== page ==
For years I had heard anecdotal evidence that students benefitted from doing serious research while undergraduates. I was told that it built confidence as well as various academic skills, such as critical thinking and writing among others. Admittedly, I was intrigued, and, when I was approached by Patrice Giese from the McNair Program over a decade ago, I was ready to try it. What no one had told me was how rewarding the experience is to the mentor of the undergraduate students doing research. It is certainly stimulating to discuss issues with them and to hear their perspectives, which often differ from mine and, frequently, encourage me to do more reading or to re-examine my own thinking. The most exciting moments for me are when students discover the joys of doing primary research and see connections between their research and their reading. I have been very fortunate in being able to mentor at least one student a year and feel that the experience enriches my own academic life.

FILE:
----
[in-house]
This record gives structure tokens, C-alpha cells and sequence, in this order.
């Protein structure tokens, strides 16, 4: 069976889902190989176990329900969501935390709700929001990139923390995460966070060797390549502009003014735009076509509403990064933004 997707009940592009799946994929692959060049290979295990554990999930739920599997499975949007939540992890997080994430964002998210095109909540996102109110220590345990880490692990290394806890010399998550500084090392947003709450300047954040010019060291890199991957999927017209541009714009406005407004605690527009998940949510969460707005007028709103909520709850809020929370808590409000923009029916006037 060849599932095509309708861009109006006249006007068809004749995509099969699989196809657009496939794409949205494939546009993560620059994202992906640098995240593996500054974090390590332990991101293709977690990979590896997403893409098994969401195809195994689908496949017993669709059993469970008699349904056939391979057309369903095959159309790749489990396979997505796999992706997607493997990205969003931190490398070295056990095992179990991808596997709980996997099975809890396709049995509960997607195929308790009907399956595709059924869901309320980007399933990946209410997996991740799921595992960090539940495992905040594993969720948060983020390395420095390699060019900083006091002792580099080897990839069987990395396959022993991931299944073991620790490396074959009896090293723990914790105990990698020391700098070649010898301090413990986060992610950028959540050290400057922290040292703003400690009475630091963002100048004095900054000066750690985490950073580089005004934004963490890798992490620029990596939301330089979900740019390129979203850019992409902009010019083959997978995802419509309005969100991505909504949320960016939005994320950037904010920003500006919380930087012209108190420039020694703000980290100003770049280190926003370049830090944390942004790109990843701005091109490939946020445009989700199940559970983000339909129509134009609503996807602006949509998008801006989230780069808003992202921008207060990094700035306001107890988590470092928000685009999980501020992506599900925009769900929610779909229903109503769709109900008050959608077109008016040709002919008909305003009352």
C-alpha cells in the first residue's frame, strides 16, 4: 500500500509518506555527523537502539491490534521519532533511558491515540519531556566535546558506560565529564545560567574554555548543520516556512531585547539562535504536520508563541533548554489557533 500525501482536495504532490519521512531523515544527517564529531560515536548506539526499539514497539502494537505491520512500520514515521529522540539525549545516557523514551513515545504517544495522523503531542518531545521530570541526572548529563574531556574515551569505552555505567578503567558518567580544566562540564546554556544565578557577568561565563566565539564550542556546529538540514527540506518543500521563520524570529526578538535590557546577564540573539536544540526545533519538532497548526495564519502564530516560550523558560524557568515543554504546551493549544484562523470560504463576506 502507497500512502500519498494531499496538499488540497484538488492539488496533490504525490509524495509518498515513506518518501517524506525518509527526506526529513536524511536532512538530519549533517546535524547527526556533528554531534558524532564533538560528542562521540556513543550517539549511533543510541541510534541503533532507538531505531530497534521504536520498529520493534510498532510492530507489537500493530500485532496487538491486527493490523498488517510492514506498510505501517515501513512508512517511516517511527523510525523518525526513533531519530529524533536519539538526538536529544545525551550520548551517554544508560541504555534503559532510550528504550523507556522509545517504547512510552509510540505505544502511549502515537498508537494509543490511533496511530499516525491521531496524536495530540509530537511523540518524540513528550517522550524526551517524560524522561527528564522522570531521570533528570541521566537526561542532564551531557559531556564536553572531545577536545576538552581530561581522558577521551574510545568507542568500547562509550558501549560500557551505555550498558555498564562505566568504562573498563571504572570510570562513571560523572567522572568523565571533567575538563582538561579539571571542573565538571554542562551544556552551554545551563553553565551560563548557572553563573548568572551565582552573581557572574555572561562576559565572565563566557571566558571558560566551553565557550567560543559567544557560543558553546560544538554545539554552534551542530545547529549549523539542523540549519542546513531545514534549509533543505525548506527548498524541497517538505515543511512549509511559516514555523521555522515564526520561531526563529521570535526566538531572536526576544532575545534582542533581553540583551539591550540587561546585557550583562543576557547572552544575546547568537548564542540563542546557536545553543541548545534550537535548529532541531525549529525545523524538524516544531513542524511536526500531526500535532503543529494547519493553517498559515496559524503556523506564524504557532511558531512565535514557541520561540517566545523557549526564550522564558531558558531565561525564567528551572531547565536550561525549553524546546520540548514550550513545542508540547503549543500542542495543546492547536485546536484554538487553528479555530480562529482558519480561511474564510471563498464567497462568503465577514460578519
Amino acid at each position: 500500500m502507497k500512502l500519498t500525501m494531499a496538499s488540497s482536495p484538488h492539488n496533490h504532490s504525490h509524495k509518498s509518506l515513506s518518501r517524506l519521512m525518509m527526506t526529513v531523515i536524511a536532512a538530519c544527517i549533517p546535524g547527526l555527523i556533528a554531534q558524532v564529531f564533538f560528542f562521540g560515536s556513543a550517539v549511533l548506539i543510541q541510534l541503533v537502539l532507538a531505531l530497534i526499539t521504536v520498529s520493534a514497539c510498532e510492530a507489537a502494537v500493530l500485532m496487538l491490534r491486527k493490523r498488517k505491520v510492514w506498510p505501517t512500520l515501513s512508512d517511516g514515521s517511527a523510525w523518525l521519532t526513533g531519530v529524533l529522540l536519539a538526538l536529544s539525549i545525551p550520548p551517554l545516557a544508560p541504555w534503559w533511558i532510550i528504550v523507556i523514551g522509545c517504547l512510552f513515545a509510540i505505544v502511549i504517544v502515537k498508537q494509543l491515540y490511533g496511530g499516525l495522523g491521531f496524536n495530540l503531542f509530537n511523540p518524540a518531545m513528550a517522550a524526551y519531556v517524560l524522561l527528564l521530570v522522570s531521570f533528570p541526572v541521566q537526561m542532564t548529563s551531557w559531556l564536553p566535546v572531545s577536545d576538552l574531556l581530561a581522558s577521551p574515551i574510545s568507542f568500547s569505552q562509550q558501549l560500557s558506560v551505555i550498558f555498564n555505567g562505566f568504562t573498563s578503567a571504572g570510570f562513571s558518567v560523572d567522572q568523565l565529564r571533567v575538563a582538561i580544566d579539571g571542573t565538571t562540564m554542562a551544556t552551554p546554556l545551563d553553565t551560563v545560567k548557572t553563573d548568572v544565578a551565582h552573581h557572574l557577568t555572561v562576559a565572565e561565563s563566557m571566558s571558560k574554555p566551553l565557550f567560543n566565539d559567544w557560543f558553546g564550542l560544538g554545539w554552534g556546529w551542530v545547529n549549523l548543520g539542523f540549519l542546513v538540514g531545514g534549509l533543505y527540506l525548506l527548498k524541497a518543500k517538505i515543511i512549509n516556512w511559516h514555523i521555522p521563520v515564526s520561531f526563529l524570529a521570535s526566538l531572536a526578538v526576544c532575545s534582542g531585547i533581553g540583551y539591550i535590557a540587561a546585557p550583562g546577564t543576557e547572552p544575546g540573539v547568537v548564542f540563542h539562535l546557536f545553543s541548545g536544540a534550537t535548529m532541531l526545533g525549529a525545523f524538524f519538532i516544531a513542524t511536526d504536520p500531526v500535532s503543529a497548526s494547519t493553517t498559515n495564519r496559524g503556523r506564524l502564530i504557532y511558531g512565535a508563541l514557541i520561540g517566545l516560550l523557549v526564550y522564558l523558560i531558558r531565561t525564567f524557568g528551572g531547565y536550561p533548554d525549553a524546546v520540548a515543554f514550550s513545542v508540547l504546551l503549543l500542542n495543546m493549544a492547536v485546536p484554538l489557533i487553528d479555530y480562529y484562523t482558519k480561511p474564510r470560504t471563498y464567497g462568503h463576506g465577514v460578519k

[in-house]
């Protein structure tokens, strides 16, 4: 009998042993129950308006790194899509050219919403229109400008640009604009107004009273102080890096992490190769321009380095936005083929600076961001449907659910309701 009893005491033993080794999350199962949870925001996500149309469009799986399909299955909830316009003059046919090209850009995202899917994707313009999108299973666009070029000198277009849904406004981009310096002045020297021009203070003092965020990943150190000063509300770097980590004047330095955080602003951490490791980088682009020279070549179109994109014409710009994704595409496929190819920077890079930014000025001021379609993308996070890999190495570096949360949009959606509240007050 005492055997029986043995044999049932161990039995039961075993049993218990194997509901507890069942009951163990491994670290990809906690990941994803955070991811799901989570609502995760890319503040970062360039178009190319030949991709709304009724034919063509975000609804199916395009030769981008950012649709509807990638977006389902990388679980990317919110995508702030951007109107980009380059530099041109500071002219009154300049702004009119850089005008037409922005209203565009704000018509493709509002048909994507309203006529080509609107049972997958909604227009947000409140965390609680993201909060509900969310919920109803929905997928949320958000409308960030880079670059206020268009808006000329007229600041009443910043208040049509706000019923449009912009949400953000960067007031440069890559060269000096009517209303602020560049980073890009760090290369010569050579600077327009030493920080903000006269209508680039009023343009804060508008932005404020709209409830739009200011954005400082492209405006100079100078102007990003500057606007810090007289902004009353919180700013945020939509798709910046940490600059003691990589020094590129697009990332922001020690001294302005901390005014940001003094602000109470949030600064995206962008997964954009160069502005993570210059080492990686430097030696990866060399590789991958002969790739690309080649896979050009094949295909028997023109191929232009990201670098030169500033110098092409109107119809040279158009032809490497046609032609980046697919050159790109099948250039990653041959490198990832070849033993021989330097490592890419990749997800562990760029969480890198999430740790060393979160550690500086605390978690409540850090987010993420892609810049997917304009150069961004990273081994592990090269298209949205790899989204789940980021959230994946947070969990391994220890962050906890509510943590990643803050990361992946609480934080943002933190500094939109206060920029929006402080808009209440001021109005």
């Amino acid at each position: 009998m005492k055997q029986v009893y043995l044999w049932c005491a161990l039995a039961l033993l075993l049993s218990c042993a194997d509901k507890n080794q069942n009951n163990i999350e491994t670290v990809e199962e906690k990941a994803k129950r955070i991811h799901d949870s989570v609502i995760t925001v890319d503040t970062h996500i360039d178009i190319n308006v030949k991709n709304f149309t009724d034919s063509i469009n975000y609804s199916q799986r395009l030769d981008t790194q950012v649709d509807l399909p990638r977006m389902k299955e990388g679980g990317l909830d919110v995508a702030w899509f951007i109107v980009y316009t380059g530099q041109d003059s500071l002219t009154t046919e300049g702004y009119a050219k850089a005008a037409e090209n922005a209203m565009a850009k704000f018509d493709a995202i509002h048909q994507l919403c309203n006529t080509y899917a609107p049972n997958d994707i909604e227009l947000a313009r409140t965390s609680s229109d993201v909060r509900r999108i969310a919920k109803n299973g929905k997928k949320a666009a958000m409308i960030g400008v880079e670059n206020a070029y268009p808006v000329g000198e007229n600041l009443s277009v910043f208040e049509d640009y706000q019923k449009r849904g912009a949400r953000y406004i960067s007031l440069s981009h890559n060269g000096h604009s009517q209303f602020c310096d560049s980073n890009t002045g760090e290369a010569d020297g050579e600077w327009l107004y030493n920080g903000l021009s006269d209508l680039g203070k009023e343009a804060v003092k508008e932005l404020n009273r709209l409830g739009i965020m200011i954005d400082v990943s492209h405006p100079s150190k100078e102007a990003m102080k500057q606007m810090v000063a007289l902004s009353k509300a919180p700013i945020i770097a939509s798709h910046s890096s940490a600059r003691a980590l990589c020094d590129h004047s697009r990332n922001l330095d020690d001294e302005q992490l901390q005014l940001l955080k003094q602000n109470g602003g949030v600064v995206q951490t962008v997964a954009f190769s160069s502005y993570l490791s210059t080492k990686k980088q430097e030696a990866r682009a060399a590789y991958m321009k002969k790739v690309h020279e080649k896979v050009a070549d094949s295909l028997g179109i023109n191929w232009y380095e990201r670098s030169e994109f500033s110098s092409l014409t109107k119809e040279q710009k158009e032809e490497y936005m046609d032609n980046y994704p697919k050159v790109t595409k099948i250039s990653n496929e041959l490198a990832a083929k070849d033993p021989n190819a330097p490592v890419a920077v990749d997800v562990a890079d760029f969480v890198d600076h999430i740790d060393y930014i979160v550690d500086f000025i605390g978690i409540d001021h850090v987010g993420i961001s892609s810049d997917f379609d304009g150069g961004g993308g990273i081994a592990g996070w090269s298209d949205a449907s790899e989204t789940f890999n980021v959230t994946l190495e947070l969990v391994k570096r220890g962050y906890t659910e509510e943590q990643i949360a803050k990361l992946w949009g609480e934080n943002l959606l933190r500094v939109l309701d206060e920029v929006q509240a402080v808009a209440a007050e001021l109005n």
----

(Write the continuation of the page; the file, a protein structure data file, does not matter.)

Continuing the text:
My latest mentee is Sashay Schettler, a student from the Three Affiliated Tribes. She has embarked on doing research on Native language revitalization, a project that carries a certain urgency since many Native languages are threatened with extinction. There is only one fluent speaker of Mandan, one of the languages formerly spoken on the Fort Berthold Reservation, left. At present Sashay is inventorying existing programs, but she is also very much aware of the culturally specific needs for a successful language revitalization. Sashay's enthusiasm for her research is infectious, and I am looking forward to seeing how her research will develop and what conclusions she will reach.